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Mischa Mischakoff: Journeys of a Concertmaster.

Mischa Mischakoff: Journeys of a Concertmaster. By Anne Mischakoff Heiles. (Detroit Monographs in Musicology/Studies in Music, no. 46.) Sterling Heights, MI: Harmonie Park Press, 2006. [xxi, 316 p. ISBN 0-89990-131-X. $65.] Illustrations, appendices, index, compact disc.

What do the St. Petersburg Orchestra, the Warsaw Philharmonic, the New York Symphony Orchestra, the Philadelphia Orchestra, the Chicago Symphony Orchestra, the NBC Symphony Orchestra, the Chautauqua Symphony Orchestra, the Detroit Symphony Orchestra, and the Baltimore Symphony Orchestra all have in common? They were all led by concertmaster Mischa Mischakoff at one point during his seventy-year career. As indicated by its title, Mischa Mischakoff: Journeys of a Concertmaster illustrates Mischakoff's journey from his home in Russia, where he was a student at the St. Petersburg Conservatory to the United States, where he served as the concertmaster of the orchestras listed above.

Written by Mischakoff's daughter, Anne Mischakoff Heiles, this sole biography of Mischakoff reads like a "who's who" of twentieth-century musical life in Russia and the United States. In his role as student, teacher, soloist, concertmaster, and chamber musician he worked with many conductors and instrumentalists, many of whom are even better known than Mischakoff today. This is due in large part to the fact that even though he also had an extensive career as soloist and chamber musician, "Mischakoff personified the concertmaster as specialist ... and was the first prominent US concertmaster to do so" (p. xx). His colleagues who chose careers primarily as soloists or chamber musicians retain greater recall by the musical (and non-musical) public today.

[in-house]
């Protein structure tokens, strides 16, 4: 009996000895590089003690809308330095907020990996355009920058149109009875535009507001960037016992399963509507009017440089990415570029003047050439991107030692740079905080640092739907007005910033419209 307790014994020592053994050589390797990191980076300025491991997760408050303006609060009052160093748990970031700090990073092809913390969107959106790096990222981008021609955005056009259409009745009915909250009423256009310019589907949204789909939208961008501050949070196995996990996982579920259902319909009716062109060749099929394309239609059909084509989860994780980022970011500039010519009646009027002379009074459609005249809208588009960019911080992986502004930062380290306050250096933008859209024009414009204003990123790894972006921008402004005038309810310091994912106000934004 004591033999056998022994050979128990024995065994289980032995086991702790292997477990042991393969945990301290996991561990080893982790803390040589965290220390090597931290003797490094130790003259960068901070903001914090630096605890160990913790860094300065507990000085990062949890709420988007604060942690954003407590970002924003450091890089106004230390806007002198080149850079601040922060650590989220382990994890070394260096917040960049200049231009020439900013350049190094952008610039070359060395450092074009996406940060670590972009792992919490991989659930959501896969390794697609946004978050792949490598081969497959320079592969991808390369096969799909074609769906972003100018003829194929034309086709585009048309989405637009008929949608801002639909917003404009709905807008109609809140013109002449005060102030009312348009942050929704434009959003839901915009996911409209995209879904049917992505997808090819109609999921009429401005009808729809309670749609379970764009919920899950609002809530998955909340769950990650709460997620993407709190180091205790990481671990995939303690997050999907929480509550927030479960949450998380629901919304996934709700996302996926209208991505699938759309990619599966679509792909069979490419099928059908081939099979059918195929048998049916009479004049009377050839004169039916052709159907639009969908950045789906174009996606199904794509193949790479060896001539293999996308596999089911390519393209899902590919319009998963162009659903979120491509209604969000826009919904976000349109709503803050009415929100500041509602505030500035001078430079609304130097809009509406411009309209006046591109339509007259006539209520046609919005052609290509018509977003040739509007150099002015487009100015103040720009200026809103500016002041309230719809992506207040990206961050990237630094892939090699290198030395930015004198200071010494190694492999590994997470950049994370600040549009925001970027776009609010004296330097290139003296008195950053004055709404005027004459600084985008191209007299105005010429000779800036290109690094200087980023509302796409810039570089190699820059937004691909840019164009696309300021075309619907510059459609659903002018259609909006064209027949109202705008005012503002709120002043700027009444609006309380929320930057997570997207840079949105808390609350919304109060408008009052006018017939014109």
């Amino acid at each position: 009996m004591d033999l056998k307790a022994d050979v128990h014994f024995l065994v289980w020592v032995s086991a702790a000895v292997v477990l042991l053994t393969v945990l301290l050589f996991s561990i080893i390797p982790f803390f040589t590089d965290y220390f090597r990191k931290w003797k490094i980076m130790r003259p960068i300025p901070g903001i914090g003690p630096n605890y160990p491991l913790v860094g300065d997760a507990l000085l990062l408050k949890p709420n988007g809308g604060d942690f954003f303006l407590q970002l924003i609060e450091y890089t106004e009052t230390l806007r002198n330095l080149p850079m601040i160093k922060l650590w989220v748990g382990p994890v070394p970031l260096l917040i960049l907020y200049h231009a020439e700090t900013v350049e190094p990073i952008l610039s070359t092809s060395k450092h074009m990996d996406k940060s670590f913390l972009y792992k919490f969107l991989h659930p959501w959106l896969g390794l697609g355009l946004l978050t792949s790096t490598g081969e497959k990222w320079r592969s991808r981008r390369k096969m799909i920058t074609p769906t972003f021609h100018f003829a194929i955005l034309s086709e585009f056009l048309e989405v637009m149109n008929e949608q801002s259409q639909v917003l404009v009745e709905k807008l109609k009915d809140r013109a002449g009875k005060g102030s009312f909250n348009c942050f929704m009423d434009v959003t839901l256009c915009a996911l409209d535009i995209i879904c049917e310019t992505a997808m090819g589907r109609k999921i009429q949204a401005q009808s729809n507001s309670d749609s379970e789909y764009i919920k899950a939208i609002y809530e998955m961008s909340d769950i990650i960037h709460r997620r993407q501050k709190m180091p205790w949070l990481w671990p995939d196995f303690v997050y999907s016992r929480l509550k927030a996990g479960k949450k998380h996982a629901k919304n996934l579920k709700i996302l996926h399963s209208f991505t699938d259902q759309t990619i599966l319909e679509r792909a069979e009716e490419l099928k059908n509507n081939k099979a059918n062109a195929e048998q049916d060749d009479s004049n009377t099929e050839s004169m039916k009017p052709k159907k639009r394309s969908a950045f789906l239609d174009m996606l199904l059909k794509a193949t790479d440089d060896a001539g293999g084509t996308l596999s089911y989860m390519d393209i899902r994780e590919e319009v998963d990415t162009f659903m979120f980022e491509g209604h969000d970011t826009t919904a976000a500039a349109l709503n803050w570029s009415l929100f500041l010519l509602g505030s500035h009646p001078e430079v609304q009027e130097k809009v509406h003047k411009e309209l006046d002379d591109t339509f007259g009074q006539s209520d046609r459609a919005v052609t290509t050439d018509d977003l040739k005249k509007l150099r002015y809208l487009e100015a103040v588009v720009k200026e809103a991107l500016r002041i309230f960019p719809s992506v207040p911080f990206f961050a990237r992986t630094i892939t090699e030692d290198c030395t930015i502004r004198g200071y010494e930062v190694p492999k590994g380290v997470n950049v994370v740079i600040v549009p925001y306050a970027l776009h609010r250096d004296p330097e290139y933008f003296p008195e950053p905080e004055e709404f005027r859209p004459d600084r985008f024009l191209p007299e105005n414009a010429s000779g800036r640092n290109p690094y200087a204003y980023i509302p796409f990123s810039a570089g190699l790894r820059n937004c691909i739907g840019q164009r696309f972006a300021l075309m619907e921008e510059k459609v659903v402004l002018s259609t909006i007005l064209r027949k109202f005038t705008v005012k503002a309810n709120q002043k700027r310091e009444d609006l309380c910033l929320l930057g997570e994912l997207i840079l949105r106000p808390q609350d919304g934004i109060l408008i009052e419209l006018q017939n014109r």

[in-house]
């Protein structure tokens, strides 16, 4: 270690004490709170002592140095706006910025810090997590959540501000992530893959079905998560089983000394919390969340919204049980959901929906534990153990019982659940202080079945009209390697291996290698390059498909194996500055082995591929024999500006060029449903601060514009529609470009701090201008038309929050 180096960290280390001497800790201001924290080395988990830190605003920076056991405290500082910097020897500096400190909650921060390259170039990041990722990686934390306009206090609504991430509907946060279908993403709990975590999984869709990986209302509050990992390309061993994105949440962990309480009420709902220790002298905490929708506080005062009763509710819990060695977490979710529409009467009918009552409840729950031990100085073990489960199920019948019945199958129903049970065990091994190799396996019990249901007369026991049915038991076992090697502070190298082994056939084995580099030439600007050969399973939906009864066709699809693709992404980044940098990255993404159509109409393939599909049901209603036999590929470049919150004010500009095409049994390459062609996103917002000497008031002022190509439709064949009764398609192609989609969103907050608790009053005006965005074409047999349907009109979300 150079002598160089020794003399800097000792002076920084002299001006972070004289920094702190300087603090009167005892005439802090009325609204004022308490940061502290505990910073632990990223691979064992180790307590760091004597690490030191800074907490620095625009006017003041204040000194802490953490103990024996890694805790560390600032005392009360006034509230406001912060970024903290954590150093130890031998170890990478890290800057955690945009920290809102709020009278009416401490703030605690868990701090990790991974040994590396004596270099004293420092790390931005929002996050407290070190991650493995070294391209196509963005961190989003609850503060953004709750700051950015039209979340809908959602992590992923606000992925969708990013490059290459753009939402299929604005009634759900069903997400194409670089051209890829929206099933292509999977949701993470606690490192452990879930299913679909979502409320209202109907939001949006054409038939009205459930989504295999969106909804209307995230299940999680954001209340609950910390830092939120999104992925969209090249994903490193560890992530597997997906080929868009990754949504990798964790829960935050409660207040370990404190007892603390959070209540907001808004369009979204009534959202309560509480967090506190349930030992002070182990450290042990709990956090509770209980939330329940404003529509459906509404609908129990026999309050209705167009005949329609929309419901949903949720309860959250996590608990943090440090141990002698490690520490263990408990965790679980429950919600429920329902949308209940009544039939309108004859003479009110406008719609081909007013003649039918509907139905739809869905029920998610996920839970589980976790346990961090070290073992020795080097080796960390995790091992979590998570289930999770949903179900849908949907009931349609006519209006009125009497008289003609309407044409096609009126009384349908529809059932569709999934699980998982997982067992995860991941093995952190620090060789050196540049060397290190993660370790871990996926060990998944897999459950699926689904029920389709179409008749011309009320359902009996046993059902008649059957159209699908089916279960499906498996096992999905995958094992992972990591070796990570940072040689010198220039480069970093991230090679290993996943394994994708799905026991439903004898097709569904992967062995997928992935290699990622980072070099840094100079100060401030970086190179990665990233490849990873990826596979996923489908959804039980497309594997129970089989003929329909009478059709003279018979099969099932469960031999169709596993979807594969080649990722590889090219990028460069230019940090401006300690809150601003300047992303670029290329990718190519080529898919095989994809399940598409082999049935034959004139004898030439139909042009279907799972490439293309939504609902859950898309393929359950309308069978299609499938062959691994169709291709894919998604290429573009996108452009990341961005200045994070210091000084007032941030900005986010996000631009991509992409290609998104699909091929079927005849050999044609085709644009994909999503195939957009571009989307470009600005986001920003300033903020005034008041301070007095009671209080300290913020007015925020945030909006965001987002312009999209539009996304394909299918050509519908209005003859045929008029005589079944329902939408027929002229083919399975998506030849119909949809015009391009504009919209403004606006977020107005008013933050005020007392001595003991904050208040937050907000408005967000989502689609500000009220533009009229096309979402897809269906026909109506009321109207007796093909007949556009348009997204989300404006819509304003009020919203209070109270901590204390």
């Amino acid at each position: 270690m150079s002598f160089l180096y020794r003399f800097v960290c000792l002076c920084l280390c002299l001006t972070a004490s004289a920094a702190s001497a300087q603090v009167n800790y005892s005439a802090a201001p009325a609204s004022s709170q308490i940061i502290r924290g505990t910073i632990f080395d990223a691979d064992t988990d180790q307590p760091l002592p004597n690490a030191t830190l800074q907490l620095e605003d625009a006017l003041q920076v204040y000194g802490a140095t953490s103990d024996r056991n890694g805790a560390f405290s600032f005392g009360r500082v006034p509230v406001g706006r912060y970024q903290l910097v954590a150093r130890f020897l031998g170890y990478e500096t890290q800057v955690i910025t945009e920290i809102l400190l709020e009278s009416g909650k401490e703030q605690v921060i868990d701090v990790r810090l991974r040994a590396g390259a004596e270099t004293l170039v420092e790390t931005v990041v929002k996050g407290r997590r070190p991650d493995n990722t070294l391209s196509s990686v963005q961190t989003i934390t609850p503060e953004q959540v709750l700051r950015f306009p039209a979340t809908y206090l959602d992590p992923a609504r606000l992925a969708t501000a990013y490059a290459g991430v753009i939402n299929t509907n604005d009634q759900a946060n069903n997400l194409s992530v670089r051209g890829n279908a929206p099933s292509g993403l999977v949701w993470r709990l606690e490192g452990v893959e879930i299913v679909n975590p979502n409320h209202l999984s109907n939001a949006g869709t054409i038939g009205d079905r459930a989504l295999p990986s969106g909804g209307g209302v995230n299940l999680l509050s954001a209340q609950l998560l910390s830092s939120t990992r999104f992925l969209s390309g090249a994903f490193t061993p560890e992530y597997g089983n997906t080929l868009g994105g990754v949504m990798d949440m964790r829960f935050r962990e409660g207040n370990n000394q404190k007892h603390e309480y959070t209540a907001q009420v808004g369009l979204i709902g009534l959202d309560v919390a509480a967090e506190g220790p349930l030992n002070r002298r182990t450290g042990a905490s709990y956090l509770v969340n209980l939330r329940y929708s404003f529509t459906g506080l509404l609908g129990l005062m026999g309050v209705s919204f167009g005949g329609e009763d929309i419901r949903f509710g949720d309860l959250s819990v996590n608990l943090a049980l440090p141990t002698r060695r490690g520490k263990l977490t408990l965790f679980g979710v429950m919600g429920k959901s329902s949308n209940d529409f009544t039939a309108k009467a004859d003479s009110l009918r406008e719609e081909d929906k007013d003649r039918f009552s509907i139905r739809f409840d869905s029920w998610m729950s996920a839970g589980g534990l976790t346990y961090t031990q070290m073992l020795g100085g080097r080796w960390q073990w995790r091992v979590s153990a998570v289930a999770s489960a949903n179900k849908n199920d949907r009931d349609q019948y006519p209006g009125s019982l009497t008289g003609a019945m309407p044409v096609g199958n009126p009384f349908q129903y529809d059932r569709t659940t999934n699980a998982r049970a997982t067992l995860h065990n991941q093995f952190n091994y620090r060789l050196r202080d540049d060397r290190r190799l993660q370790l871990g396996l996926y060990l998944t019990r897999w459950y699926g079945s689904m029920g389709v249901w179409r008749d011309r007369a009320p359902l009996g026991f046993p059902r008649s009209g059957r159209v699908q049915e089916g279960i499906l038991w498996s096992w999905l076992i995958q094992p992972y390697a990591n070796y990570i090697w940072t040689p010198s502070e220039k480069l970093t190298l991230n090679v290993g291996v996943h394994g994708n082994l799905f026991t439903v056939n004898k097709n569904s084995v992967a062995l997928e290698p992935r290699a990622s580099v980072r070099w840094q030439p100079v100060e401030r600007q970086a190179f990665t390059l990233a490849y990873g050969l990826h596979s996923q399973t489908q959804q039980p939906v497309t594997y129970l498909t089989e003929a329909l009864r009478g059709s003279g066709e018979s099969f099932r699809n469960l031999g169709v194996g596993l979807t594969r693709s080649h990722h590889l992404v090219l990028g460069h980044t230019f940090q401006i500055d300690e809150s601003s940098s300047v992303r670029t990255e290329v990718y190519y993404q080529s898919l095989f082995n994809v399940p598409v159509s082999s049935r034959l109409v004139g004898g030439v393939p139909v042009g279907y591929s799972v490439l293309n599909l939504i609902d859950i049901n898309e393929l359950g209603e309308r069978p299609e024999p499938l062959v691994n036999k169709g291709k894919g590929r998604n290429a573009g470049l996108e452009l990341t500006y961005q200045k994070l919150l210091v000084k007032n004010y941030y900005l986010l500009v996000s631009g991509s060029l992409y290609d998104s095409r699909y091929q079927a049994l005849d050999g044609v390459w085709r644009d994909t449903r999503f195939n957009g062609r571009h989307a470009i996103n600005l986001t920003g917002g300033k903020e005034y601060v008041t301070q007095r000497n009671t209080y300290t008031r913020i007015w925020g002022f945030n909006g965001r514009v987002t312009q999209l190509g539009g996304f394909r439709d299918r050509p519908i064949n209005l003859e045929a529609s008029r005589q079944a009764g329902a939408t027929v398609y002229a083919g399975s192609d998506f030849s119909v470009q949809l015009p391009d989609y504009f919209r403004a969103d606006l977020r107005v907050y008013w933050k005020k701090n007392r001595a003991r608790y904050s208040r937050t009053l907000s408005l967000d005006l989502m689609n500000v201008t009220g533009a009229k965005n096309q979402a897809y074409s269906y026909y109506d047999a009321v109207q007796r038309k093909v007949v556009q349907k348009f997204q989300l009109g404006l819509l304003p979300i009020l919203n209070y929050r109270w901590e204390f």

The author weaves Mischakoff's story using information from several sources, including, of course, personal knowledge of the subject, interviews with Mischakoff and his contemporaries, books, newspaper articles, reviews, and scrapbooks compiled by Mischakoff himself that documented his career. Along with reproductions of repertoire and personnel lists, correspondence, and programs, the narrative is enhanced by numerous photos, many inscribed personally to Mischakoff, depicting him with his musical colleagues. An overall strength of the book is found in the rich detail Heiles provides about supporting characters, often including birth and death dates and personal history. While this is an immense addition to the context of the narrative, at times it seems as if there is more ancillary detail than first-person information from Mischakoff himself.

Each chapter describes a phase in Mischakoff's life in a geographical and chronological manner. The first two chapters provide background on his childhood and training in Russia and Poland. Mischakoff studied with Leopold Auer's assistant Sergei Korguyev at the St. Petersburg Conservatory and felt that "I would have been better off had I gone on to Auer, though, when he offered to teach me" (p. 12). It is hard to imagine how he would have been more successful, but Mischakoff was modest about his abilities and preferred the supporting role of the concertmaster to the spotlight of the soloist even then. We see that from the time he was a student Mischakoff worked with such significant musicians as Sergei Prokofiev, Alexander Glazunov, Gregor Piatigorsky, Jascha Heifetz, and Nathan Milstein. The author also strives to provide historical background in order to illustrate the events of her father's early life, but for those less familiar with the events of the Bolshevik Revolution and World War I, some of the motivations of the political figures who interacted with Mischakoff might seem unclear. The second chapter describes how Mischakoff defected from Russia to Poland with Piatigorsky during a concert tour and later came to the United States.